[OAI-implementers] Notes on OAI 2.0 and SOAP
Wed, 06 Feb 2002 12:11:14 -0700
Thanks for the response on the OAI 2.0 schedule and process (contained
in messages from Mr. Van de Sompel and Mr. Lagoze). Before posting my
previous comment, I visited the OAI website and it appeared there that
the OAI 2.0 specification process was just beginning. I was not aware of
how much had already been discussed and decided. Nevertheless, I do have
a few additional comments to make.
1. OAI needs to get out of the web service infrastructure building
business and as Mr. Underwood states focus on metadata access. Perhaps
the resources that have been focused on custom protocol building could
be refocused to tackle the community building that Mr. Krichel refers
to. Misplacing resources on an obsolete protocol and the infrastructure
around it only exascerbates that problem.
2. The mantra of "simple to implement" seems to me to be something of a
red herring. OAI obviously realized early on that, for some institutions
if not most, no protocol would be simple enough to implement and that if
OAI wanted to reach those institutions they would have to provide
working implementations. Isn't that the reason that packages like
eprints, Kepler and the other OAI tools were produced? So the universe
of organizations that actually have to implement the protocol is
actually quite small. And I'm fairly sure that any of these institutions
have the technical ability to implement either protocol.
3. Finally, I strongly disagree with the restatement of the OAI mission
statement, limiting its goals to dissemination of information within
participating digital libraries. This is not the premise that is
promoted to repository providers. And it is certainly not a limitation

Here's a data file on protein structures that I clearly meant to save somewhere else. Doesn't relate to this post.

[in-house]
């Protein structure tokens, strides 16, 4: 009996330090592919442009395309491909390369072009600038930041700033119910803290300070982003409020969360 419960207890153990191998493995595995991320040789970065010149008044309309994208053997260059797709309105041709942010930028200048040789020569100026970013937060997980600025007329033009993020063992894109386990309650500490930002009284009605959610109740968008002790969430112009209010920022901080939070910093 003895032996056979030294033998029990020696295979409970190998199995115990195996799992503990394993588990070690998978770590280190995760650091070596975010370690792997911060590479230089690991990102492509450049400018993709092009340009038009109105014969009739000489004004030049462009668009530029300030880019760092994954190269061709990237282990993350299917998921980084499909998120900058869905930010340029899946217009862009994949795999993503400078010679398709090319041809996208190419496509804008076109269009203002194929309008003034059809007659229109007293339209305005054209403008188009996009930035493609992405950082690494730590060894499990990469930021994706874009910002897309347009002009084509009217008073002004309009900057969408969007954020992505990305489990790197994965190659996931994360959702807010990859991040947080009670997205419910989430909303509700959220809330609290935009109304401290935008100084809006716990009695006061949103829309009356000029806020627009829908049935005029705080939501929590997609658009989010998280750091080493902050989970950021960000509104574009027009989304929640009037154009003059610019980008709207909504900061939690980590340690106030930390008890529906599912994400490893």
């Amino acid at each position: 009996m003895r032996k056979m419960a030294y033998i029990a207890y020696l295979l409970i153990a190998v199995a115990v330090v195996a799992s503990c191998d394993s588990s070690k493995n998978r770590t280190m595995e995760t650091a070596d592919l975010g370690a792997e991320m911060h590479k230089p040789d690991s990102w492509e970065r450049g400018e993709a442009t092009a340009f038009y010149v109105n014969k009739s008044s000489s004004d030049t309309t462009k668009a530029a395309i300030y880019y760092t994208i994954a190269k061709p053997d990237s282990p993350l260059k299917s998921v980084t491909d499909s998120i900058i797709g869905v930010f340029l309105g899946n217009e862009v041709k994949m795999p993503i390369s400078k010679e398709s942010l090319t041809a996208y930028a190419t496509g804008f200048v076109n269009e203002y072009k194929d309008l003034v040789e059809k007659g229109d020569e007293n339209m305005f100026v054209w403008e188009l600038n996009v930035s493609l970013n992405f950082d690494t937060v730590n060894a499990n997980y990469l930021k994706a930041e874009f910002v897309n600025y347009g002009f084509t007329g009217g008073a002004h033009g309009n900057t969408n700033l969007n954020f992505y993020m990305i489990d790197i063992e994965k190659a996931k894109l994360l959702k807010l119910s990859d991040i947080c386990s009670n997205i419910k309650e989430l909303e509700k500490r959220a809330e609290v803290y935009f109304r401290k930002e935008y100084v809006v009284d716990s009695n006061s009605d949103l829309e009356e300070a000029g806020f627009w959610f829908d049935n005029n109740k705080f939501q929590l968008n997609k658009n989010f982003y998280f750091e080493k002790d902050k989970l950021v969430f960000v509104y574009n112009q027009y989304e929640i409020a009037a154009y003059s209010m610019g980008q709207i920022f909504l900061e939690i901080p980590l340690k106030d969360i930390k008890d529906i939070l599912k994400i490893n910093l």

that I want for our repositories. I would add to Mr. Underwood's
statement that custom protocols are never simple, the statement that
custom protocols are never really "Open" either. They always create real
barriers to entry (e.g. Mr. Underwood's statement that it would not be
worth it for Inktomi to build a harvester for one-of-a-kind XML
protocol). As such, this is not a system being designed even for the
benefit of the limited group of repository providers (it certainly isn't
to our benefit or the benefit of potential searchers of our
repositories). And the net effect of this design is to replace one
resource oligopoly with another. Perhaps you ought to rename it the
SoOAI for "Sort of Open Archives Initiative" Or maybe NROAI for "Not
Really Open Archives Initiative". Just kidding.
The question is not whom on the technical, steering, or executive
committees or the participants of this listserv did or did not express
interest in whatever protocol and when. The right question is what
protocol potentially offers authors who contribute to these repositories
the widest possible resource discovery potential for the publications
they contribute. I don't think that, if they were asked, authors would
express much interest in any agenda other than that.
I know that there have been discussions in the past here about how to
generate the very interest from organizations like Inktomi that Mr.
Underwood seems to be offering. I don't understand now why you don't
jump at the opportunity when it is offered.
Health Sciences Center
University of New Mexico